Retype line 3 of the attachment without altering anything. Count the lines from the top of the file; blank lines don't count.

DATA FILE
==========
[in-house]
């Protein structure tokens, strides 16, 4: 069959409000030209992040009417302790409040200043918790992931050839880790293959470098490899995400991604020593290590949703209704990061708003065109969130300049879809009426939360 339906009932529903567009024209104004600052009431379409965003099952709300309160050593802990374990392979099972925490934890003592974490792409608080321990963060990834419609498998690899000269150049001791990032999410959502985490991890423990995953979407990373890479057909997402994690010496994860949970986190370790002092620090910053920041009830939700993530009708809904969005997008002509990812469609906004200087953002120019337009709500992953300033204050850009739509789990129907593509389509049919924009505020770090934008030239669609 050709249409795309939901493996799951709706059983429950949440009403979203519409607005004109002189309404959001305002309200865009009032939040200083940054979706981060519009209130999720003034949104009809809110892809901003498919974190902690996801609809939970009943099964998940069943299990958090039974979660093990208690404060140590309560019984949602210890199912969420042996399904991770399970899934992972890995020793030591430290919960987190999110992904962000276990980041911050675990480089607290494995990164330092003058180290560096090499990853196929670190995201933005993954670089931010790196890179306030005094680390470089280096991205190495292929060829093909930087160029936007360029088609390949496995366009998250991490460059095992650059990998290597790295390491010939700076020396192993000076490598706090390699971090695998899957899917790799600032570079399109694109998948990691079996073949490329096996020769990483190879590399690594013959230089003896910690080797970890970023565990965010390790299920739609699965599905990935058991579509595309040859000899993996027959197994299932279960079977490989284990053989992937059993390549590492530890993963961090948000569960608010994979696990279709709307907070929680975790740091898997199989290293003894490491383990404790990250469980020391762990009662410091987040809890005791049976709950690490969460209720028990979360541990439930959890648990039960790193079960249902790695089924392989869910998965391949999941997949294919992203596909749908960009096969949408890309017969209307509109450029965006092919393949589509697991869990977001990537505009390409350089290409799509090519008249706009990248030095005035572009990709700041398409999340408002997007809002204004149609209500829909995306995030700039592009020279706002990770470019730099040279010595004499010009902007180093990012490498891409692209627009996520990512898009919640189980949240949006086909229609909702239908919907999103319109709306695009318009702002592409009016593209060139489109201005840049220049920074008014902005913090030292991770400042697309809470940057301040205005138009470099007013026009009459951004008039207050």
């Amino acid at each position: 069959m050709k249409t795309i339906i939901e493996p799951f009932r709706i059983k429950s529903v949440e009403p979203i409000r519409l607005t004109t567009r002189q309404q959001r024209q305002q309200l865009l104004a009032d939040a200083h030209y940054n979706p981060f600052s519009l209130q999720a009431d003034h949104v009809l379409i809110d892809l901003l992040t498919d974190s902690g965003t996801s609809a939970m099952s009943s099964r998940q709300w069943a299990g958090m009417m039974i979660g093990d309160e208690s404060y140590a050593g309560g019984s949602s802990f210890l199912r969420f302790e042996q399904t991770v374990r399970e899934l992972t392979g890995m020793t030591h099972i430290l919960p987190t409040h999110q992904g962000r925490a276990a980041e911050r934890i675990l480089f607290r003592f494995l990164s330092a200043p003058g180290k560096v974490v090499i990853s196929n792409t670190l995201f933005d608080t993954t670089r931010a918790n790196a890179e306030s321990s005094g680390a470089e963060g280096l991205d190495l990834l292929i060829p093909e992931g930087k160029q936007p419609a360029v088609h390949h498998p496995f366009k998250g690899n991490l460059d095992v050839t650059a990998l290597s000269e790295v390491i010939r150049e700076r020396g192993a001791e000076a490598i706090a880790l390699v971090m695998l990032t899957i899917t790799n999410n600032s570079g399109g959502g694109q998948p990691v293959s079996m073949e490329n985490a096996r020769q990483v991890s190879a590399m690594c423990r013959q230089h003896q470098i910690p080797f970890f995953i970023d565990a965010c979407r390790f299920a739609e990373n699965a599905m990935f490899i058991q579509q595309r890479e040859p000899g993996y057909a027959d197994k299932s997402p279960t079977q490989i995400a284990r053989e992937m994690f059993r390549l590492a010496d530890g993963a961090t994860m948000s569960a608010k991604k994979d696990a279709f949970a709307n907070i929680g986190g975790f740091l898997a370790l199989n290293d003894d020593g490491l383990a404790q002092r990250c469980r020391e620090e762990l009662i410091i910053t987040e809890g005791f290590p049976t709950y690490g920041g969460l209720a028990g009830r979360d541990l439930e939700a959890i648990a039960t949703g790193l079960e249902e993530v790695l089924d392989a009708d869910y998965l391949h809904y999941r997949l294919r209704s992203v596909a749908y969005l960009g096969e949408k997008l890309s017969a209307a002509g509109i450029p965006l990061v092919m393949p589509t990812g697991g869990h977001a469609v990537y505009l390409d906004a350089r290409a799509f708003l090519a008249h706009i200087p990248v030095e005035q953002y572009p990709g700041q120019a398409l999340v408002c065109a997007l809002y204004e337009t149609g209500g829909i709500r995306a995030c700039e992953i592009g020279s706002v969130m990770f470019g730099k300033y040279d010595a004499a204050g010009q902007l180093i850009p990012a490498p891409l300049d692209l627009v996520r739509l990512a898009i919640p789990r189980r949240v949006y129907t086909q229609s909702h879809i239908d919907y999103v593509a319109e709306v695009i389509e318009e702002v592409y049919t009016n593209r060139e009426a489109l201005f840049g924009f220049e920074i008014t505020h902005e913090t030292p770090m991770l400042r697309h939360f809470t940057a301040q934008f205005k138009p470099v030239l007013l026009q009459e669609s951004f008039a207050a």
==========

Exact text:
């Amino acid at each position: 069959m050709k249409t795309i339906i939901e493996p799951f009932r709706i059983k429950s529903v949440e009403p979203i409000r519409l607005t004109t567009r002189q309404q959001r024209q305002q309200l865009l104004a009032d939040a200083h030209y940054n979706p981060f600052s519009l209130q999720a009431d003034h949104v009809l379409i809110d892809l901003l992040t498919d974190s902690g965003t996801s609809a939970m099952s009943s099964r998940q709300w069943a299990g958090m009417m039974i979660g093990d309160e208690s404060y140590a050593g309560g019984s949602s802990f210890l199912r969420f302790e042996q399904t991770v374990r399970e899934l992972t392979g890995m020793t030591h099972i430290l919960p987190t409040h999110q992904g962000r925490a276990a980041e911050r934890i675990l480089f607290r003592f494995l990164s330092a200043p003058g180290k560096v974490v090499i990853s196929n792409t670190l995201f933005d608080t993954t670089r931010a918790n790196a890179e306030s321990s005094g680390a470089e963060g280096l991205d190495l990834l292929i060829p093909e992931g930087k160029q936007p419609a360029v088609h390949h498998p496995f366009k998250g690899n991490l460059d095992v050839t650059a990998l290597s000269e790295v390491i010939r150049e700076r020396g192993a001791e000076a490598i706090a880790l390699v971090m695998l990032t899957i899917t790799n999410n600032s570079g399109g959502g694109q998948p990691v293959s079996m073949e490329n985490a096996r020769q990483v991890s190879a590399m690594c423990r013959q230089h003896q470098i910690p080797f970890f995953i970023d565990a965010c979407r390790f299920a739609e990373n699965a599905m990935f490899i058991q579509q595309r890479e040859p000899g993996y057909a027959d197994k299932s997402p279960t079977q490989i995400a284990r053989e992937m994690f059993r390549l590492a010496d530890g993963a961090t994860m948000s569960a608010k991604k994979d696990a279709f949970a709307n907070i929680g986190g975790f740091l898997a370790l199989n290293d003894d020593g490491l383990a404790q002092r990250c469980r020391e620090e762990l009662i410091i910053t987040e809890g005791f290590p049976t709950y690490g920041g969460l209720a028990g009830r979360d541990l439930e939700a959890i648990a039960t949703g790193l079960e249902e993530v790695l089924d392989a009708d869910y998965l391949h809904y999941r997949l294919r209704s992203v596909a749908y969005l960009g096969e949408k997008l890309s017969a209307a002509g509109i450029p965006l990061v092919m393949p589509t990812g697991g869990h977001a469609v990537y505009l390409d906004a350089r290409a799509f708003l090519a008249h706009i200087p990248v030095e005035q953002y572009p990709g700041q120019a398409l999340v408002c065109a997007l809002y204004e337009t149609g209500g829909i709500r995306a995030c700039e992953i592009g020279s706002v969130m990770f470019g730099k300033y040279d010595a004499a204050g010009q902007l180093i850009p990012a490498p891409l300049d692209l627009v996520r739509l990512a898009i919640p789990r189980r949240v949006y129907t086909q229609s909702h879809i239908d919907y999103v593509a319109e709306v695009i389509e318009e702002v592409y049919t009016n593209r060139e009426a489109l201005f840049g924009f220049e920074i008014t505020h902005e913090t030292p770090m991770l400042r697309h939360f809470t940057a301040q934008f205005k138009p470099v030239l007013l026009q009459e669609s951004f008039a207050a």